lacquer Sticks

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Thanks everyone for the replies to my post. Links and information relating to the "Soft" Lacquer sticks helped to clear up and put into perspective the information I had collected from  others. I think Skip, K7YOO got the idea light burning but you guys brought it into full focus.

I'm going to try both the paint option and the lacquer stick method just to see which one I like the best in different applications. Thanks Frank for taking the time to write the definitive "How To" for paint stick application. Jim, the painting instructions will be followed to your specifications (as best I can). Don and Jim, Thanks for the help with the old paint issues and links to the soft (real) paint sticks. I'll write more when the sticks get here and I have had time to goof around with them.

If you have input I (and I suspect others) would like to hear it and if the AM Forum can save this thread for others I think it's worthy. 73


W1ATR is right on--one key thing he mentioned is not to wipe an area twice with the same paper. I like the notebook paper idea but pieces of cotton sheet or cloth stretched over a stiff rubber block also works well. NO FUZZY MATERIAL!
or you will pull the paint out of the engraving.
I did an SP600 panel recently and wet sanded (with block) using 2000 grit before waxing--lturned out very nice

If one is able to gently heat the panel, say with a hairdryer, or heat-gun set on low, the lacquer stick will flow into the groves more readily.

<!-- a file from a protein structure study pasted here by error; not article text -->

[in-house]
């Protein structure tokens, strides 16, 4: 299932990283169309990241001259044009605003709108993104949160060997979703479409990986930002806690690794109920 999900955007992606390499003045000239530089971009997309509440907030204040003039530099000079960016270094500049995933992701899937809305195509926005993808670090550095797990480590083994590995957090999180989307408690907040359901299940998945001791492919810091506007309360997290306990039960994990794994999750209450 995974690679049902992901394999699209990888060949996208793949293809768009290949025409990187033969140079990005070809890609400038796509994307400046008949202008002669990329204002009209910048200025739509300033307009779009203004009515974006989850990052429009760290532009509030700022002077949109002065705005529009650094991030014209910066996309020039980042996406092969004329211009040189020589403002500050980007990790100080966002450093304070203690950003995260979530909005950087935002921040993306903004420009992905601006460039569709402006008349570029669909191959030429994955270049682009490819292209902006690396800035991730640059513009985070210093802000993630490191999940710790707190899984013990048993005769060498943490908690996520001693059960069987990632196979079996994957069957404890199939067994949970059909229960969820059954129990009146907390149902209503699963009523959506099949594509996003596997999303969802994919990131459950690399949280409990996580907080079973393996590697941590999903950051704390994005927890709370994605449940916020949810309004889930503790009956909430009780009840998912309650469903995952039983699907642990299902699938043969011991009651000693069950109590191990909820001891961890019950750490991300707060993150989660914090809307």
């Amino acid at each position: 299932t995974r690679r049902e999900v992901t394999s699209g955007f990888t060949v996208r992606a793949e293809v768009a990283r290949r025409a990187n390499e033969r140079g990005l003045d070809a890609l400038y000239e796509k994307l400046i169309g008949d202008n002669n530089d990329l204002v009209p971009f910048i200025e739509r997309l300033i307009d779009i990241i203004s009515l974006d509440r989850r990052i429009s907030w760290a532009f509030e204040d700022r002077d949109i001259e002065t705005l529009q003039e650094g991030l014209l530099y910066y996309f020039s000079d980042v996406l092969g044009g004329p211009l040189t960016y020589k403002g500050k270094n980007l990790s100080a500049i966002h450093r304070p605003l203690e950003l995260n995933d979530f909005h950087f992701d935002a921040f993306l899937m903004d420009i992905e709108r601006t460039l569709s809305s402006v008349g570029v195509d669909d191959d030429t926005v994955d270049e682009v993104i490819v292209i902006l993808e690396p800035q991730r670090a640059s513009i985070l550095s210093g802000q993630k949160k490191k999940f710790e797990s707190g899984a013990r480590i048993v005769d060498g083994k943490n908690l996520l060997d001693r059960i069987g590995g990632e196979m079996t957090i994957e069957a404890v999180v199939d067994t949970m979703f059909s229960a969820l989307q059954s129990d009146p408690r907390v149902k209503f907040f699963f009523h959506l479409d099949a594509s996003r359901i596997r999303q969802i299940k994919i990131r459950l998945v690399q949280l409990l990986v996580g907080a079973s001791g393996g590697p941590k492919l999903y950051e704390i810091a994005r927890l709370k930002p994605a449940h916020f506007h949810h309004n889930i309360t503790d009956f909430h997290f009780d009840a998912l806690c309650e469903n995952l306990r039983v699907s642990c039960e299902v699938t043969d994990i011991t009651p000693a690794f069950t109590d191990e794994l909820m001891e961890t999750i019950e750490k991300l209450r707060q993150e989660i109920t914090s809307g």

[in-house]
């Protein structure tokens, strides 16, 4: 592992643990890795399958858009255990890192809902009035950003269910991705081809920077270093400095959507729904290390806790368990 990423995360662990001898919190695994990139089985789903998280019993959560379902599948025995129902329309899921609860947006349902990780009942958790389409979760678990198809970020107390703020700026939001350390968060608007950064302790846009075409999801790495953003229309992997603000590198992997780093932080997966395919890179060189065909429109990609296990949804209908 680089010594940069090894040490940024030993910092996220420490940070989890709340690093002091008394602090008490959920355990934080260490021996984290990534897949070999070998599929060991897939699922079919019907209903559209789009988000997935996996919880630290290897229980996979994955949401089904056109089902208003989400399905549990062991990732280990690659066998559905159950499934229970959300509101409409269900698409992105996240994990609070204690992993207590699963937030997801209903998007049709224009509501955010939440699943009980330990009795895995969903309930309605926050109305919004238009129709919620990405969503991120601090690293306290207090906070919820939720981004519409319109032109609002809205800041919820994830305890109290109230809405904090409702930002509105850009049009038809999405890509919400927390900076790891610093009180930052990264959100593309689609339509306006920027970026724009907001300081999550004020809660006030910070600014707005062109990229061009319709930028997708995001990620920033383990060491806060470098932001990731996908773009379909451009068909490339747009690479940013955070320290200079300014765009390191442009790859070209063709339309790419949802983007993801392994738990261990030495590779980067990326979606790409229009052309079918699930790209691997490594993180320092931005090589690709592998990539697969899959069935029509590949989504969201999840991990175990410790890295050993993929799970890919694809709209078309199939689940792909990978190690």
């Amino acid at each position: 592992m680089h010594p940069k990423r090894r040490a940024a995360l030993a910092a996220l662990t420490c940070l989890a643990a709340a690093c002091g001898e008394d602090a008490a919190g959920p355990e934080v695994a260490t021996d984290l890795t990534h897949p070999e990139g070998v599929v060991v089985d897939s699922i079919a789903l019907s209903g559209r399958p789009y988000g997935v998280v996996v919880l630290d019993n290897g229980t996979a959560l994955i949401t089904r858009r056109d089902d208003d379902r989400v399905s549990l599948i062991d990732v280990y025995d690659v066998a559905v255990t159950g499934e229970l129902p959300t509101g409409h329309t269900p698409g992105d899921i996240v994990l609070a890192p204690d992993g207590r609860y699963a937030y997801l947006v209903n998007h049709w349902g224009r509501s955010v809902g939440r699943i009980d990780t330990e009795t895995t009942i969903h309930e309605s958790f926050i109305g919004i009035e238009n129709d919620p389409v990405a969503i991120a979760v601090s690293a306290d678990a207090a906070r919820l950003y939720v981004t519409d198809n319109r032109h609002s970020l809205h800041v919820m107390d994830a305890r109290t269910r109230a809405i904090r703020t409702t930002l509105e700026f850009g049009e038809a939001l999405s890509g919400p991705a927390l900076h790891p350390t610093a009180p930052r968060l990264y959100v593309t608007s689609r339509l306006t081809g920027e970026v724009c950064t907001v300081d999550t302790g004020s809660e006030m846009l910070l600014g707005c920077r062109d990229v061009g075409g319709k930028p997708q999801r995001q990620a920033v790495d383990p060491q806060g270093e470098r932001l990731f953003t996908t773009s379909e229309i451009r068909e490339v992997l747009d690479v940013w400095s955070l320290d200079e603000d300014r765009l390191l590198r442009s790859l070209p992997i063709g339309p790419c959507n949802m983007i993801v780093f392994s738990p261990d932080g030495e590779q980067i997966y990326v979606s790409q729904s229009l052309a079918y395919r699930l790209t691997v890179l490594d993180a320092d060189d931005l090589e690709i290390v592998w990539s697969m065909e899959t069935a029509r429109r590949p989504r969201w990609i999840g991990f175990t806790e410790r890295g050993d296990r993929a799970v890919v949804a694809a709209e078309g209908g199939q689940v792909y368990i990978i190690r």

Does not have to be scorching, just enough to be uncomfortable to the touch.
Worked like a charm when I redid T-368 #3 back in 1998.

73 Bruce W1UJR

They tend to dry out, even if kept sealed in an air-tight container.  I usually have to carve away the dried-out skin over the end of the stick if I haven't used it for a while.

Before discovering the laquer sticks, I used to use plain old oil-based white paint and liquid stripper to restore bakelite dials.  I would fill the grooves with the paint, and the wipe away the excess.  After it had nearly dried, I would slightly dampen a piece of cotton cloth with liquid (not paste) paint remover, and wipe away the remaining residue around the markings.

One caution:  NEVER use a hard tool, like a sharp metal needle or pin or a nail, to clean the old paint from the grooves that form the markings.  This will damage the original markings, and leave sloppy  looking markings when the new paint or lacquer is applied.  I use an old nylon tweaking stick, like the ones used to adjust slug tuned coils.  I sharpen the nylon stick to a sharp point.  This will remove the old paint without damaging the plastic.  A wooden or plastic toothpick would probably work just as well.

When I worked in the Service Dept at National in the 60's we repainted many customer cabinets. The panels markings were filled with a stick similar in appearance to the lacquer used today but were white lead. You may have to go to China to find them these days but the process was quick and simple and done in an hour or less.

National Radio 1963-69


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